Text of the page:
Estimating lung ventilation directly from 4D CT Hounsfield unit values




Computed tomography ventilation imaging (CTVI) aims to visualize air-volume changes in the lung by quantifying respiratory motion in 4DCT using deformable image registration (DIR). A problem is that DIR-based CTVI is sensitive both to 4DCT image artifacts and DIR parameters, hindering clinical validation of the technique. To address this, the authors present a streamlined CTVI approach that estimates blood–gas exchange in terms of time-averaged 4DCT Hounsfield unit (HU) values without relying on DIR. The purpose of this study is to quantify the accuracy of the HU-based CTVI method using high-resolution 68Ga positron emission tomography (“Galligas PET”) scans in lung cancer patients.


The authors analyzed Galligas 4D-PET/CT scans acquired for 25 lung cancer patients at up to three imaging timepoints during lung cancer radiation therapy. For each 4DCT scan, the authors produced three types of CTVIs: (i) the new method (CTV IHU¯), which takes the 4D time-averaged product of regional air and tissue densities at each voxel, and compared this to DIR-based estimates of (ii) breathing-induced density changes (CTV IDIR-HU), and (iii) breathing-induced volume changes (CTV IDIR-Jac) between the exhale/inhale phase images. The authors quantified the accuracy of CTV IHU¯, CTV IDIR-HU and CTV IDIR-Jac versus Galligas PET in terms of voxel-wise Spearman correlation (r) and the separation of mean voxel values between clinically defined defect/nondefect regions.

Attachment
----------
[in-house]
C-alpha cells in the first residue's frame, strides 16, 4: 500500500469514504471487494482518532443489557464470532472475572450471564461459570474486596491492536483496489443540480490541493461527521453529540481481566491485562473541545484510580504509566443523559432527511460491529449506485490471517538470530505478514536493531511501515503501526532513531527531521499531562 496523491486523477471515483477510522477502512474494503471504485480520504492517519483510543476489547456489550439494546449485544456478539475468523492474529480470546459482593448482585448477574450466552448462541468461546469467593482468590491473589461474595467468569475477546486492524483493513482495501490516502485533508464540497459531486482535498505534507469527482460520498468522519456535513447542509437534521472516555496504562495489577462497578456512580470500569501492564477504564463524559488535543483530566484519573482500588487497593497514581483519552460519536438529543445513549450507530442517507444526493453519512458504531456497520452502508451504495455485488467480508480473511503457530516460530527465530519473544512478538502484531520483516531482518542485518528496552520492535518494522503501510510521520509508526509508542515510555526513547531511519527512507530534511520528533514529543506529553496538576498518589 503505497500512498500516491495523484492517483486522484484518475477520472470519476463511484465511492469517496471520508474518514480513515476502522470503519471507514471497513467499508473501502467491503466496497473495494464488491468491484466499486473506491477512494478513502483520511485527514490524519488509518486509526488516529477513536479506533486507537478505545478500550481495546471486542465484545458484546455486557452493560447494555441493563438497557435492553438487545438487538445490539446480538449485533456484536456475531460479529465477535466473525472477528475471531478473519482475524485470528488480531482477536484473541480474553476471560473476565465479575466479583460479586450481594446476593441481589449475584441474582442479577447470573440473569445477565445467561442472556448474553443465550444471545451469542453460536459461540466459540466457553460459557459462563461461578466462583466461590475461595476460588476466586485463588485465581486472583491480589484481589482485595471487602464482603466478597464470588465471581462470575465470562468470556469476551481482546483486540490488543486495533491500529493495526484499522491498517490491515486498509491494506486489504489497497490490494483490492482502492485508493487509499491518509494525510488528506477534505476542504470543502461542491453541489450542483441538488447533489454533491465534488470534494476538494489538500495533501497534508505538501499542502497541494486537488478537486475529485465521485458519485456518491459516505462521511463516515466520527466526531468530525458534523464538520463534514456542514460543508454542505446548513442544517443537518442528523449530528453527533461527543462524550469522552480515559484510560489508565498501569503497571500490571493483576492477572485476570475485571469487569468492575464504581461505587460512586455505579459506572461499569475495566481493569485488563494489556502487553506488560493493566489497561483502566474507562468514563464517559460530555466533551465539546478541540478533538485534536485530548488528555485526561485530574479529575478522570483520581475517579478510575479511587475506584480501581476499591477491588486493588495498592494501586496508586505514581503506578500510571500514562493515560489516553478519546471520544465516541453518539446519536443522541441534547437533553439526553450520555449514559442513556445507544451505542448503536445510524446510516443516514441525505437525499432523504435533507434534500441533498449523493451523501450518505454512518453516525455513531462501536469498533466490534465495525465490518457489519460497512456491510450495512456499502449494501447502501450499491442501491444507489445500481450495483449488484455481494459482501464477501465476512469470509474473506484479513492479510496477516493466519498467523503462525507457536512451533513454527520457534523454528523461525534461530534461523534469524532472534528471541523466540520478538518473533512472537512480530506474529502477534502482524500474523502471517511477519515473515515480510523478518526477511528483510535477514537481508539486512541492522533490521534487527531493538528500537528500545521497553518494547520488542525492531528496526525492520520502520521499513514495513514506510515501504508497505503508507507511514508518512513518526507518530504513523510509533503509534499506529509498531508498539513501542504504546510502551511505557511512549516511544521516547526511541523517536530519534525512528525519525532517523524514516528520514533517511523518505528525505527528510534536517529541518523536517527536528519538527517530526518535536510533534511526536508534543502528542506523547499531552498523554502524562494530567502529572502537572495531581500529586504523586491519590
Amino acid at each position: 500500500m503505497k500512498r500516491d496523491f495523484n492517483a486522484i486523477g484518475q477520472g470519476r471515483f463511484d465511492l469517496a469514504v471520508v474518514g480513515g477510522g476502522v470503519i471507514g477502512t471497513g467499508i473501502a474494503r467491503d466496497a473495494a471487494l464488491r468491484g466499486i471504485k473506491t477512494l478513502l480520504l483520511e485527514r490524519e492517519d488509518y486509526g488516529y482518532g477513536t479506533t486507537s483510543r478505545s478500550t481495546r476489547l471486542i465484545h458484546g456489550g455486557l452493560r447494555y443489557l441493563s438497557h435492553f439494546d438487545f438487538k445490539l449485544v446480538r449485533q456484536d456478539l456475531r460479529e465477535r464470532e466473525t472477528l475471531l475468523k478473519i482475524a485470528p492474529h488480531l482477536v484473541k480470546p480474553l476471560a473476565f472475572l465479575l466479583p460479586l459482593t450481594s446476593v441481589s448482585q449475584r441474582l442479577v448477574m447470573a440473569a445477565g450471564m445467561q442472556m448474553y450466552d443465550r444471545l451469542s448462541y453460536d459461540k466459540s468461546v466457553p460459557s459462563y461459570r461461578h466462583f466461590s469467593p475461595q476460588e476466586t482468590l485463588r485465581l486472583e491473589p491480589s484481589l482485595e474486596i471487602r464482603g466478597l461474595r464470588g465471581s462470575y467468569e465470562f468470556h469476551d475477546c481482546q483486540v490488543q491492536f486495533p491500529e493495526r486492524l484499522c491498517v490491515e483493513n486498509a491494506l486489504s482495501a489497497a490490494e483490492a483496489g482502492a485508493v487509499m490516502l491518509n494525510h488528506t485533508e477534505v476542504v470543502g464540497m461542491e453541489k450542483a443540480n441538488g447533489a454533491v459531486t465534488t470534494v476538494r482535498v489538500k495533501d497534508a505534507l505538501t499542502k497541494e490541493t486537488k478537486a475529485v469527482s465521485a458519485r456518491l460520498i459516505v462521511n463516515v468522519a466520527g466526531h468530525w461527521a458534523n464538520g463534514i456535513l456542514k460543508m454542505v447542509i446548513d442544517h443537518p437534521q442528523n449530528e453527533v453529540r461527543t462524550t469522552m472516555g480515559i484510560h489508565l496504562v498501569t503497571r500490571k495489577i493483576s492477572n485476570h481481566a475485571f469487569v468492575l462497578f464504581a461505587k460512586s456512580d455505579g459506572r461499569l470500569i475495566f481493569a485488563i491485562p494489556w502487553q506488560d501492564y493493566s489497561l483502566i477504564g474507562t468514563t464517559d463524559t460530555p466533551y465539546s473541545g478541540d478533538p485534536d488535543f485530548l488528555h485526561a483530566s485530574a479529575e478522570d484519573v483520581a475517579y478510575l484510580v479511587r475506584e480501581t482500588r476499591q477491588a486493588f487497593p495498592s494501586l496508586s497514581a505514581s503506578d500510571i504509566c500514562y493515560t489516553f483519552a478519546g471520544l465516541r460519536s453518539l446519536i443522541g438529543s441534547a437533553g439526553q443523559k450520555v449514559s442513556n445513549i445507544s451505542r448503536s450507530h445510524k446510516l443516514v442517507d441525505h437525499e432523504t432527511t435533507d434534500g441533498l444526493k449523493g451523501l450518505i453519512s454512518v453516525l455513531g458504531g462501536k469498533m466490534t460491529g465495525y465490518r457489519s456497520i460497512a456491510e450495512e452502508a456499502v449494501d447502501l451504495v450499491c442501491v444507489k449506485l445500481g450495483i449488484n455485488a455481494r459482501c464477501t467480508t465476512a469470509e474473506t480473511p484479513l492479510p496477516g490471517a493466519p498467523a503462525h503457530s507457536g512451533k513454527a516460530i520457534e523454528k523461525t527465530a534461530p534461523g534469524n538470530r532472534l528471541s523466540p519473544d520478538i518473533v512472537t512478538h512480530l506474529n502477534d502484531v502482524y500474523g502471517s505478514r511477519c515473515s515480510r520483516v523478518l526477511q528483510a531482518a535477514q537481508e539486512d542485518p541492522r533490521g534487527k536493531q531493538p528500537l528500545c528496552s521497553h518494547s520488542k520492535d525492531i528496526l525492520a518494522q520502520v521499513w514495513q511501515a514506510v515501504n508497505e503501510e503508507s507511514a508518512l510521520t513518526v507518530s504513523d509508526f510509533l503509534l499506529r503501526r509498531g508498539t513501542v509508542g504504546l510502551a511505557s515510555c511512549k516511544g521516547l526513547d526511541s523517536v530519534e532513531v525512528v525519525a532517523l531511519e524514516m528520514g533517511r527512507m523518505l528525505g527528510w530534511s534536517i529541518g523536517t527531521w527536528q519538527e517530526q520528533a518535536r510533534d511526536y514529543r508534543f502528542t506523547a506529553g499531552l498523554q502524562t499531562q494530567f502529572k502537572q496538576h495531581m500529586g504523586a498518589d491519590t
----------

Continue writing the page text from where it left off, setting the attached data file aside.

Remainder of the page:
Averaged over 62 scans, CTV IHU¯ showed better accuracy than CTV IDIR-HU and CTV IDIR-Jac in terms of Spearman correlation with Galligas PET, with (mean ± SD) r values of (0.50 ± 0.17), (0.42 ± 0.20), and (0.19 ± 0.23), respectively. A two-sample Kolmogorov–Smirnov test indicates that CTV IHU¯ shows statistically significant separation of mean ventilation values between clinical defect/nondefect regions. Qualitatively, CTV IHU¯ appears concordant with Galligas PET for emphysema related defects, but differences arise in tumor-obstructed regions (where aeration is overestimated due to motion blur) and for other abnormal morphology (e.g., fluid-filled or peritumoral lung with HU ≳ − 600) where the assumptions of the HU model may break down.


The HU-based CTVI method can improve voxel-wise correlations with Galligas PET compared to DIR-based methods and may be a useful approximation for voxels with HU values in the range (−1000,   − 600). With further clinical verification, HU-based CTVI could provide a straightforward and reproducible means to estimate lung ventilation using free-breathing 4DCT.